Marathon Training: Is The 20-Miler Necessary?
Have a question about running? You're in the right place. Every Tuesday, world-renowned coach, author and athlete Hal Higdon posts and answers athlete questions here. You can submit your question by joining the discussions on Hal Higdon's Virtual Training Bulletin Boards.
Is the 20-mile long run necessary—particularly if you are a back-of-the-pack runner not likely to finish faster than 5 or 6 hours? I understand that I will need to be out on the course for that length of time in the actual marathon, but running 20 miles in training forces me to lose time which on weekends could be applied to other activities. I’ve read recently that if you run three-and-a-half hours in practice, you get all the benefits of running long.
Let me make myself perfectly clear: Yes, the 20-miler is an absolute necessity if you want success as a marathoner. There seems to be a trend lately for some coaches to dumb down the training process, but I don’t agree with them. They claim that three-hour long runs are enough. They claim that you can split long runs, doing 12 miles in the morning, 8 miles in the afternoon, even split long runs for two days under the theory that total mileage is what counts. I understand their motivation. They want to make marathon training more accessible for people with busy lifestyles and simultaneously limit the injuries that often accompany overtraining. But I fear for runners who shortcut the training process, then try to navigate those closing miles unprepared.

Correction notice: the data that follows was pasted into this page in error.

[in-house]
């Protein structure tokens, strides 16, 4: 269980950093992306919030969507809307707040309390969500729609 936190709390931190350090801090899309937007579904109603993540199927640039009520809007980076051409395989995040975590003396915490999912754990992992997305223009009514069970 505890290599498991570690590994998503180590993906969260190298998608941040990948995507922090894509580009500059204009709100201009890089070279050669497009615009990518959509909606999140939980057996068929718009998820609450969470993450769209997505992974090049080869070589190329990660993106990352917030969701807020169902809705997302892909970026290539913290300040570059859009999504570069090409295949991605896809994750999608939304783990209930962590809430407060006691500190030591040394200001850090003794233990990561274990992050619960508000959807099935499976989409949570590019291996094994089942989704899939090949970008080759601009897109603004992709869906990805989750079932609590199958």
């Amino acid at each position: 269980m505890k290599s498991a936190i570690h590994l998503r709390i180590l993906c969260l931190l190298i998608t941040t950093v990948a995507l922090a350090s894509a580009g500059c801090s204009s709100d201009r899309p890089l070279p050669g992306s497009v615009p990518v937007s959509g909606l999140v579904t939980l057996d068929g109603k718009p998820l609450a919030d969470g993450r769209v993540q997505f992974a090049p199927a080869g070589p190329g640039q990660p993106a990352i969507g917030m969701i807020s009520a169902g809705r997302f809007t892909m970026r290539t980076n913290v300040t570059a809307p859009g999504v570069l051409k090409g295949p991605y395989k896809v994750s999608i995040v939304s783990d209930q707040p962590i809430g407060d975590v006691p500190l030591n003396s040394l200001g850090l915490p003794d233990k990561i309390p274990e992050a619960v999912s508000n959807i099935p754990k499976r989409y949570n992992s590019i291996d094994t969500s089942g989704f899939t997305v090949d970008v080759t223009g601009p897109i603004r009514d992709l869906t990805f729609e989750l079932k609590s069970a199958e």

There are several reasons why a 20-miler or two or three in training are important for marathon success. First, my scientist friends tell me that it is not until 15-16 miles (or 25 kilometers) that the true training benefits start to kick in. You need to condition your muscles to keep clicking for whatever length of time you will be on your feet during the marathon itself. Equally important, you need to figure out what fuel works best for you, not merely before the marathon, but during: to and through 20 miles. The same goes for shoes and clothing. Because we are all different, you can’t figure these details out by reading a book, not mine nor a book by any other coach. You learn during the last several miles of your long runs. And at the risk of stating the obvious: the psychological benefits of running 20 miles and touching, if not hurdling the wall probably outweigh the physiological benefits.
Does every marathoner need to do 20-milers? At the Tallahassee Marathon recently, I had a conversation with a runner who runs a marathon a month, a dozen in a year. He told me he never runs further than 14 miles in practice. Well, of course. His regular diet of monthly marathons provides him with 20-milers in the middle of his 26-mile races. But his was a special case and the large majority of runners doing marathons will benefit by making 20 their numerical training goal.